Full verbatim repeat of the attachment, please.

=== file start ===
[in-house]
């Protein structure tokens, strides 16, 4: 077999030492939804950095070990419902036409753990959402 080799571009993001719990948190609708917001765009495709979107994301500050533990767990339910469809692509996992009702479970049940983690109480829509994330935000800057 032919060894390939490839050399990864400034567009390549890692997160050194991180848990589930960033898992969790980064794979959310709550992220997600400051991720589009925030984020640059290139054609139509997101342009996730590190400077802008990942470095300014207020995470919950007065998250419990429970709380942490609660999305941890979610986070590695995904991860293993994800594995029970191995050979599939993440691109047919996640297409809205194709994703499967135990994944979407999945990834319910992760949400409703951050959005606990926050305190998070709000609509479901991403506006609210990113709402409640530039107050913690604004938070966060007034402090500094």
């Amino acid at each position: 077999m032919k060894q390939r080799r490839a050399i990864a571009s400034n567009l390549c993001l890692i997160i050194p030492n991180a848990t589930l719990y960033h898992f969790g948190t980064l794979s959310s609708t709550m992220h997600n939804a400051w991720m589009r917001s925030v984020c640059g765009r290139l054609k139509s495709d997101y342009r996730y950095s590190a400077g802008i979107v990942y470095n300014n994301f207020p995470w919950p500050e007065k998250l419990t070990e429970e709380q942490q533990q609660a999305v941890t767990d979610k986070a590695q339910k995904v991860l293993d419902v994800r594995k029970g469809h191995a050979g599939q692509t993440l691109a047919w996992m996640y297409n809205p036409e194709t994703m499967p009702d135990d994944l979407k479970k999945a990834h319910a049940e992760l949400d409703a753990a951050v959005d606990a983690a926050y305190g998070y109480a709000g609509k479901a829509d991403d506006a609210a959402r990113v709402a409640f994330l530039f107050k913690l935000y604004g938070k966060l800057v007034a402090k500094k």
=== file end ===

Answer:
[in-house]
């Protein structure tokens, strides 16, 4: 077999030492939804950095070990419902036409753990959402 080799571009993001719990948190609708917001765009495709979107994301500050533990767990339910469809692509996992009702479970049940983690109480829509994330935000800057 032919060894390939490839050399990864400034567009390549890692997160050194991180848990589930960033898992969790980064794979959310709550992220997600400051991720589009925030984020640059290139054609139509997101342009996730590190400077802008990942470095300014207020995470919950007065998250419990429970709380942490609660999305941890979610986070590695995904991860293993994800594995029970191995050979599939993440691109047919996640297409809205194709994703499967135990994944979407999945990834319910992760949400409703951050959005606990926050305190998070709000609509479901991403506006609210990113709402409640530039107050913690604004938070966060007034402090500094």
């Amino acid at each position: 077999m032919k060894q390939r080799r490839a050399i990864a571009s400034n567009l390549c993001l890692i997160i050194p030492n991180a848990t589930l719990y960033h898992f969790g948190t980064l794979s959310s609708t709550m992220h997600n939804a400051w991720m589009r917001s925030v984020c640059g765009r290139l054609k139509s495709d997101y342009r996730y950095s590190a400077g802008i979107v990942y470095n300014n994301f207020p995470w919950p500050e007065k998250l419990t070990e429970e709380q942490q533990q609660a999305v941890t767990d979610k986070a590695q339910k995904v991860l293993d419902v994800r594995k029970g469809h191995a050979g599939q692509t993440l691109a047919w996992m996640y297409n809205p036409e194709t994703m499967p009702d135990d994944l979407k479970k999945a990834h319910a049940e992760l949400d409703a753990a951050v959005d606990a983690a926050y305190g998070y109480a709000g609509k479901a829509d991403d506006a609210a959402r990113v709402a409640f994330l530039f107050k913690l935000y604004g938070k966060l800057v007034a402090k500094k």